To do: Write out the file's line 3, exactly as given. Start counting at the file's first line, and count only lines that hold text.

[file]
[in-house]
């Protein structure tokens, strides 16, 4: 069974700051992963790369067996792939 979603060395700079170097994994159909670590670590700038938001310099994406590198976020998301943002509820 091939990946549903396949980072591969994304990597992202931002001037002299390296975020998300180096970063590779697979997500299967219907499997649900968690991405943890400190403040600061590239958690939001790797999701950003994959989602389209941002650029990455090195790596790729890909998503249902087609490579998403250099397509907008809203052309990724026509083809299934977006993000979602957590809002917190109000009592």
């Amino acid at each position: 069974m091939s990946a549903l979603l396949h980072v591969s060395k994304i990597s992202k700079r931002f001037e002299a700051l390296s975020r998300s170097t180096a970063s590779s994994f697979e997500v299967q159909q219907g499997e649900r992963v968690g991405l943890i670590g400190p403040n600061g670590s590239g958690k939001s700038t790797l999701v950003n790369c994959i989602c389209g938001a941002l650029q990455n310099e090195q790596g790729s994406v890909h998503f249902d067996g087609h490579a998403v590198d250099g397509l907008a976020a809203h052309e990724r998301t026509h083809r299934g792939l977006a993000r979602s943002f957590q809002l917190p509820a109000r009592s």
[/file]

């Amino acid at each position: 069974m091939s990946a549903l979603l396949h980072v591969s060395k994304i990597s992202k700079r931002f001037e002299a700051l390296s975020r998300s170097t180096a970063s590779s994994f697979e997500v299967q159909q219907g499997e649900r992963v968690g991405l943890i670590g400190p403040n600061g670590s590239g958690k939001s700038t790797l999701v950003n790369c994959i989602c389209g938001a941002l650029q990455n310099e090195q790596g790729s994406v890909h998503f249902d067996g087609h490579a998403v590198d250099g397509l907008a976020a809203h052309e990724r998301t026509h083809r299934g792939l977006a993000r979602s943002f957590q809002l917190p509820a109000r009592s």